Do you ever feel like your staring at a bowl of alphabet soup with export terminology? If so, incoterms have probably been at the center of your problems. Through the conversations we’ve had with customers, it seems as though many shippers use one or two incoterms without a complete understanding of what incoterms are and all their available options.
What Are Incoterms?
Incoterms are terms that state the responsibilities of the shipper and buyer involved in an international or domestic shipment.
For example, in a door-to-door shipment, the cargo must be picked up by a truck, brought to a warehouse, consolidated, brought to a port, loaded onto a vessel, transported overseas by said vessel, and have everything repeated on the foreign side. While in transit, the costs associated with delivery and insurance can be very high. Thus, it is quite rare that any one side of the party should pay for all of it. This is where incoterms come in.
Incoterms state who is responsible to pay for and insure the cargo in each stage of its transit from point A to point B. If your incoterms state you are responsible until the goods are unloaded at their overseas port, then you are liable to pay for the insurance and/or any accidental loss or damages that occur between their pickup and unloading at the foreign port. Respectively, any damages or accidental loss that occur after they have departed from the foreign port inland are the responsibility of the other party in the incoterm agreement.
4 Incoterms that Will Save You Money and Reduce Shipping Risk
Here are our recommendations on the 4 best incoterm agreements to save your company money and reduce your potential liability for cargo damage or loss. Some incoterms are more popular than others, and as a result
If you are currently shipping on CFR or CIF terms, you could save money by switching to FOB incoterms. On FOB, you are being billed by your forwarder when it arrives, and you often have terms with your own forwarder. Essentially, it gives you more time to pay since you are paying later for the freight portion. In addition, you have one single U.S. forwarder involved. They are the ones receiving the freight and billing you. If it’s CFR or CIF, there will be another U.S. forwarder that receives the documents from the foreign forwarder involved in the transaction. This other U.S. forwarder will hand the documents over to your U.S. forwarder for a fee that typically tacks on an extra $60-$95 to your bill.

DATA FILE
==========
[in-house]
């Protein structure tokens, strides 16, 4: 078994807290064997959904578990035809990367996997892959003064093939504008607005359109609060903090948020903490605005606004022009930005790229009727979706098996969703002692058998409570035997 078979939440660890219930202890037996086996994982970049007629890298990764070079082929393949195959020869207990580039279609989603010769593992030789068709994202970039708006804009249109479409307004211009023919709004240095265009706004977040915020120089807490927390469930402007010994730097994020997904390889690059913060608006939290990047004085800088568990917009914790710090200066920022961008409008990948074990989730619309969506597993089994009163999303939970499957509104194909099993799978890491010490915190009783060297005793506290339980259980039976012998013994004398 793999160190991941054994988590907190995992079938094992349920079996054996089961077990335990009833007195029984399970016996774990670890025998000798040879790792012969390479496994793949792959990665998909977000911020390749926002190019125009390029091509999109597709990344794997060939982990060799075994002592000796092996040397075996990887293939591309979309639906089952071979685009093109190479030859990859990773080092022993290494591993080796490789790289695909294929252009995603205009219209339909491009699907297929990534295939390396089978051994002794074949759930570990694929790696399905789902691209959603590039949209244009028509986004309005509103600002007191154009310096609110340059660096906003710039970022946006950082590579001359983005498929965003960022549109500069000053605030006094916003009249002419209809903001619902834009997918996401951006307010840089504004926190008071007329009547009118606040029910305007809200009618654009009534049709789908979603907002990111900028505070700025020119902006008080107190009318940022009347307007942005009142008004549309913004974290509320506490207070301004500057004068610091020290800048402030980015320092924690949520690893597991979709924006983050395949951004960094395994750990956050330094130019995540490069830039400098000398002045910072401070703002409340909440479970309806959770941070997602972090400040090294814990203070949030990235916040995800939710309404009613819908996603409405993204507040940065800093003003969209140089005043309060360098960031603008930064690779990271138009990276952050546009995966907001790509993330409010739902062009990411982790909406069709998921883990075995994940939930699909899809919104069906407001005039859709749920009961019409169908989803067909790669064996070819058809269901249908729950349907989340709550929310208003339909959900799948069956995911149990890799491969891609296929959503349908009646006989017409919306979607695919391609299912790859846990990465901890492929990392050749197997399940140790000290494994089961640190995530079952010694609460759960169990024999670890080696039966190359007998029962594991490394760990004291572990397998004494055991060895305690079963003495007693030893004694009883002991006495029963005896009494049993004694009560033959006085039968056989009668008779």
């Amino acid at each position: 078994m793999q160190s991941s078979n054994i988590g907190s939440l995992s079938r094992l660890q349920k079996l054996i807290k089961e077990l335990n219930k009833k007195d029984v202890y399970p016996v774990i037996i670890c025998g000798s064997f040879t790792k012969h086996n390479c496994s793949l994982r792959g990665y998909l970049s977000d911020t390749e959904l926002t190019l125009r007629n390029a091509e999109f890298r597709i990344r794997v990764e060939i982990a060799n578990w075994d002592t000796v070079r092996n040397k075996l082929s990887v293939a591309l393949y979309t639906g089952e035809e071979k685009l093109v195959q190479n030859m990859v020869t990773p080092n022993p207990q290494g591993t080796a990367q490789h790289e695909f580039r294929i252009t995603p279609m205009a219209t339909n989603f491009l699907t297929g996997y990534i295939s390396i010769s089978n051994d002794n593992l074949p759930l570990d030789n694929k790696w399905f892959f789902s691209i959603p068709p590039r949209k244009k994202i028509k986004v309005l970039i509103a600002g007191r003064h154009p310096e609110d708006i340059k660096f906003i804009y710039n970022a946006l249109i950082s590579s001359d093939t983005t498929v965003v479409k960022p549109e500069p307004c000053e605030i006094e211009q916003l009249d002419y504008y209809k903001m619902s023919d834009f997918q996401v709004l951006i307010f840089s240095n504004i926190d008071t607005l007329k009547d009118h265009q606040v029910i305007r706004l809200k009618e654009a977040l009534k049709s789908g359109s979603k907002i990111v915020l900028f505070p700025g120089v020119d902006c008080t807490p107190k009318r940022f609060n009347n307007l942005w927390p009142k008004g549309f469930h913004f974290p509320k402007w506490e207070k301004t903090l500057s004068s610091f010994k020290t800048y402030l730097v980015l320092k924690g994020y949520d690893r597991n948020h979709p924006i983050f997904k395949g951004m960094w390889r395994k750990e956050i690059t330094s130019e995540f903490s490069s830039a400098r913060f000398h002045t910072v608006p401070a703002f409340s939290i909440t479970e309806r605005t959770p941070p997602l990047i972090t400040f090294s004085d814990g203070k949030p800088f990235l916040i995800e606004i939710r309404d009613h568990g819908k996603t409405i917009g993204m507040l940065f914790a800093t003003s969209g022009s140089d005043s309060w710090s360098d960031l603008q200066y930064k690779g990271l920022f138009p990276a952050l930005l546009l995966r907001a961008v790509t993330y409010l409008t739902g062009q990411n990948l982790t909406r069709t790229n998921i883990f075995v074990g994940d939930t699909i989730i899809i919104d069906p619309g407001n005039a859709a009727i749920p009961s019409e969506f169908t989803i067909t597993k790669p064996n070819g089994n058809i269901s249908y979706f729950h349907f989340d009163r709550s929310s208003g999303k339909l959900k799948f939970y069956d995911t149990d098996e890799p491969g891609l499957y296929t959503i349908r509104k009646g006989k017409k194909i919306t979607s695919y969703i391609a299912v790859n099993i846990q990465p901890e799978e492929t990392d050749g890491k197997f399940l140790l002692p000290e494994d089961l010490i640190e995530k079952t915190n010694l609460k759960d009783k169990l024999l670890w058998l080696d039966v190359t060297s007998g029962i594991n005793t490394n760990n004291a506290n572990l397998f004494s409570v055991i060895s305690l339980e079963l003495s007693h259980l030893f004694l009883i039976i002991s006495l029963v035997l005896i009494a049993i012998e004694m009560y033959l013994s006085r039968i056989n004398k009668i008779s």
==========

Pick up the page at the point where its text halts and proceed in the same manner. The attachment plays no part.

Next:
If you are exporting and selling cargo to a foreign buyer, you may be better off with a CFR (Cost and Freight) incoterm. With CFR you have more leverage over the cargo’s transit. This allows you to perform with higher customer service levels, as the freight is in your view and control until it hits the foreign port. If you have a reliable U.S. forwarder, you can trust that they will get the cargo collected and to the destination sea port quickly and affordably. You as the exporter will bill your customer for the export charges, making it an opportunity to generate additional revenue.
As an exporter, EXW (ExWorks) would mitigate your costs. But you’d also be sacrificing your control over collection of the shipment from your facility, transit overseas, and all the cargo movement that happens in the foreign destination. You are essentially giving all cargo control over to your foreign buyer to arrange.
This is great for cost savings, but not so much for control and risk mitigation. However, if you are an importer, the exact opposite applies. As an importer on EXW incoterm, you are responsible for paying all transportation and insurance charges. This gives you complete visibility and control over the entire shipping process and helps to greatly reduce shipping risks (assuming you know the safest way to ship your cargo.)
DDP is the exact opposite of EXW. As an exporter on DDP (Delivery Duty Paid) incoterm, you pay for all shipping charges to get the container out of the U.S. and to the foreign destination. While this is a bit more pricey, it allows you to have full control over the cargo.
As you might expect, as an importer on DDP terms your transportation costs are wiped completely and you sacrifice control over arranging the cargo’s transport. Depending on your situation, this may be your best option.
If you are looking to trim your costs, or provide more visibility and risk-mitigation to your shipping process, revisiting your incoterms may be the solution. The above incoterms provide a variety of affordable or safe solutions depending on your company’s shipping practices. Make sure to talk with a freight forwarder that is very experienced with incoterms, like Interlog USA to select the one(s) that are best for you.